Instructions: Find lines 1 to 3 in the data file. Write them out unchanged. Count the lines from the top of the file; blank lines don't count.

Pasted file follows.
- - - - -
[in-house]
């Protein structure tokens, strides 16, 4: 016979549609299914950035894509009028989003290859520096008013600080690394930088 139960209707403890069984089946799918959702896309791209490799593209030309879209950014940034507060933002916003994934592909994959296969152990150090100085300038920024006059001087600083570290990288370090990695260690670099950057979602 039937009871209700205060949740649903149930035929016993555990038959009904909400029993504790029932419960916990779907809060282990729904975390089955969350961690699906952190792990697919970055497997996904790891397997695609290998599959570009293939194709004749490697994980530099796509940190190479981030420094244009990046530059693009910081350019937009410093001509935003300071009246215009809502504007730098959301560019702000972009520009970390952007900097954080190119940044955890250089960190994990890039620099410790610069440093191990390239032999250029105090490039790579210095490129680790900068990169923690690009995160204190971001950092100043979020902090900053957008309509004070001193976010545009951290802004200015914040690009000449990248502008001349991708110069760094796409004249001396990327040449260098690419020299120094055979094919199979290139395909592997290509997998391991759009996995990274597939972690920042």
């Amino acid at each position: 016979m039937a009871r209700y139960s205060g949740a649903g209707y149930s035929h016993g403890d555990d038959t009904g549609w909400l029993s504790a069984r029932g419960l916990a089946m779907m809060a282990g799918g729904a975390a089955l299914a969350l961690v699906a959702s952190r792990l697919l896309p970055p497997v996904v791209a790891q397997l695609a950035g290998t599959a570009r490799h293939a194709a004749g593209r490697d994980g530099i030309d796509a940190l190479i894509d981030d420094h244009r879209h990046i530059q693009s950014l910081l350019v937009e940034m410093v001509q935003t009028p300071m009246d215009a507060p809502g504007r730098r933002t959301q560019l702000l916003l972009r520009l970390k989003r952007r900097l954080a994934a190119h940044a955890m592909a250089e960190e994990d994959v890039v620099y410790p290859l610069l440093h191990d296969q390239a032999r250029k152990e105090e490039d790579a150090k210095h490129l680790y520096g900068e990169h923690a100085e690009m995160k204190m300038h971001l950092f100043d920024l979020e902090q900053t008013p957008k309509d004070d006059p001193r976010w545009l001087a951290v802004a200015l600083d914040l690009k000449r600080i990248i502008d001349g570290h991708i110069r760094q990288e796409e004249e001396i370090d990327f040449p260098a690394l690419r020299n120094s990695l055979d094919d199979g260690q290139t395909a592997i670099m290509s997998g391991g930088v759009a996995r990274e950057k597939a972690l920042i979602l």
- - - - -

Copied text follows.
[in-house]
């Protein structure tokens, strides 16, 4: 016979549609299914950035894509009028989003290859520096008013600080690394930088 139960209707403890069984089946799918959702896309791209490799593209030309879209950014940034507060933002916003994934592909994959296969152990150090100085300038920024006059001087600083570290990288370090990695260690670099950057979602 039937009871209700205060949740649903149930035929016993555990038959009904909400029993504790029932419960916990779907809060282990729904975390089955969350961690699906952190792990697919970055497997996904790891397997695609290998599959570009293939194709004749490697994980530099796509940190190479981030420094244009990046530059693009910081350019937009410093001509935003300071009246215009809502504007730098959301560019702000972009520009970390952007900097954080190119940044955890250089960190994990890039620099410790610069440093191990390239032999250029105090490039790579210095490129680790900068990169923690690009995160204190971001950092100043979020902090900053957008309509004070001193976010545009951290802004200015914040690009000449990248502008001349991708110069760094796409004249001396990327040449260098690419020299120094055979094919199979290139395909592997290509997998391991759009996995990274597939972690920042």
């Amino acid at each position: 016979m039937a009871r209700y139960s205060g949740a649903g209707y149930s035929h016993g403890d555990d038959t009904g549609w909400l029993s504790a069984r029932g419960l916990a089946m779907m809060a282990g799918g729904a975390a089955l299914a969350l961690v699906a959702s952190r792990l697919l896309p970055p497997v996904v791209a790891q397997l695609a950035g290998t599959a570009r490799h293939a194709a004749g593209r490697d994980g530099i030309d796509a940190l190479i894509d981030d420094h244009r879209h990046i530059q693009s950014l910081l350019v937009e940034m410093v001509q935003t009028p300071m009246d215009a507060p809502g504007r730098r933002t959301q560019l702000l916003l972009r520009l970390k989003r952007r900097l954080a994934a190119h940044a955890m592909a250089e960190e994990d994959v890039v620099y410790p290859l610069l440093h191990d296969q390239a032999r250029k152990e105090e490039d790579a150090k210095h490129l680790y520096g900068e990169h923690a100085e690009m995160k204190m300038h971001l950092f100043d920024l979020e902090q900053t008013p957008k309509d004070d006059p001193r976010w545009l001087a951290v802004a200015l600083d914040l690009k000449r600080i990248i502008d001349g570290h991708i110069r760094q990288e796409e004249e001396i370090d990327f040449p260098a690394l690419r020299n120094s990695l055979d094919d199979g260690q290139t395909a592997i670099m290509s997998g391991g930088v759009a996995r990274e950057k597939a972690l920042i979602l």